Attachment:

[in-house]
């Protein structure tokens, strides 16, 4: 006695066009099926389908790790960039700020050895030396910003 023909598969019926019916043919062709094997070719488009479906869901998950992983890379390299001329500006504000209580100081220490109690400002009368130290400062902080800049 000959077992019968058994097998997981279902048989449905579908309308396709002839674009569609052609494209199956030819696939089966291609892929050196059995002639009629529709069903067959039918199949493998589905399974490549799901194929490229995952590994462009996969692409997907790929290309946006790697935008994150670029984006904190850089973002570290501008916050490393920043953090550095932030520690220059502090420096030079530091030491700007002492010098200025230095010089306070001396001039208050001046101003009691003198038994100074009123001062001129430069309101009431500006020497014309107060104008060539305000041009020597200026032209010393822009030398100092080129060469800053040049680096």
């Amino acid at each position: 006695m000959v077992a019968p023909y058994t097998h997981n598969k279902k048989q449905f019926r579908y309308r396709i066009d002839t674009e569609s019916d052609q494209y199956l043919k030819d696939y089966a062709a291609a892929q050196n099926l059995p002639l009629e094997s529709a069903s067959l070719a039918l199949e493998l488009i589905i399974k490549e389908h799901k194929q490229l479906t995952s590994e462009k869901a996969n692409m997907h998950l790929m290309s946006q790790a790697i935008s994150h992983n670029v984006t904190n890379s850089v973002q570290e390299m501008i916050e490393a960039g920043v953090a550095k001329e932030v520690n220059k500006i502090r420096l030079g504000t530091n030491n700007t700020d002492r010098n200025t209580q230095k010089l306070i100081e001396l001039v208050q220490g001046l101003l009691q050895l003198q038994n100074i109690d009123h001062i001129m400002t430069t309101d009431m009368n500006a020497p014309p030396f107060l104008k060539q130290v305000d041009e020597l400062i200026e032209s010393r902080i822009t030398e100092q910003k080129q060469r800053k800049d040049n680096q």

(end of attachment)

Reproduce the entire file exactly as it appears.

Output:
[in-house]
């Protein structure tokens, strides 16, 4: 006695066009099926389908790790960039700020050895030396910003 023909598969019926019916043919062709094997070719488009479906869901998950992983890379390299001329500006504000209580100081220490109690400002009368130290400062902080800049 000959077992019968058994097998997981279902048989449905579908309308396709002839674009569609052609494209199956030819696939089966291609892929050196059995002639009629529709069903067959039918199949493998589905399974490549799901194929490229995952590994462009996969692409997907790929290309946006790697935008994150670029984006904190850089973002570290501008916050490393920043953090550095932030520690220059502090420096030079530091030491700007002492010098200025230095010089306070001396001039208050001046101003009691003198038994100074009123001062001129430069309101009431500006020497014309107060104008060539305000041009020597200026032209010393822009030398100092080129060469800053040049680096």
């Amino acid at each position: 006695m000959v077992a019968p023909y058994t097998h997981n598969k279902k048989q449905f019926r579908y309308r396709i066009d002839t674009e569609s019916d052609q494209y199956l043919k030819d696939y089966a062709a291609a892929q050196n099926l059995p002639l009629e094997s529709a069903s067959l070719a039918l199949e493998l488009i589905i399974k490549e389908h799901k194929q490229l479906t995952s590994e462009k869901a996969n692409m997907h998950l790929m290309s946006q790790a790697i935008s994150h992983n670029v984006t904190n890379s850089v973002q570290e390299m501008i916050e490393a960039g920043v953090a550095k001329e932030v520690n220059k500006i502090r420096l030079g504000t530091n030491n700007t700020d002492r010098n200025t209580q230095k010089l306070i100081e001396l001039v208050q220490g001046l101003l009691q050895l003198q038994n100074i109690d009123h001062i001129m400002t430069t309101d009431m009368n500006a020497p014309p030396f107060l104008k060539q130290v305000d041009e020597l400062i200026e032209s010393r902080i822009t030398e100092q910003k080129q060469r800053k800049d040049n680096q």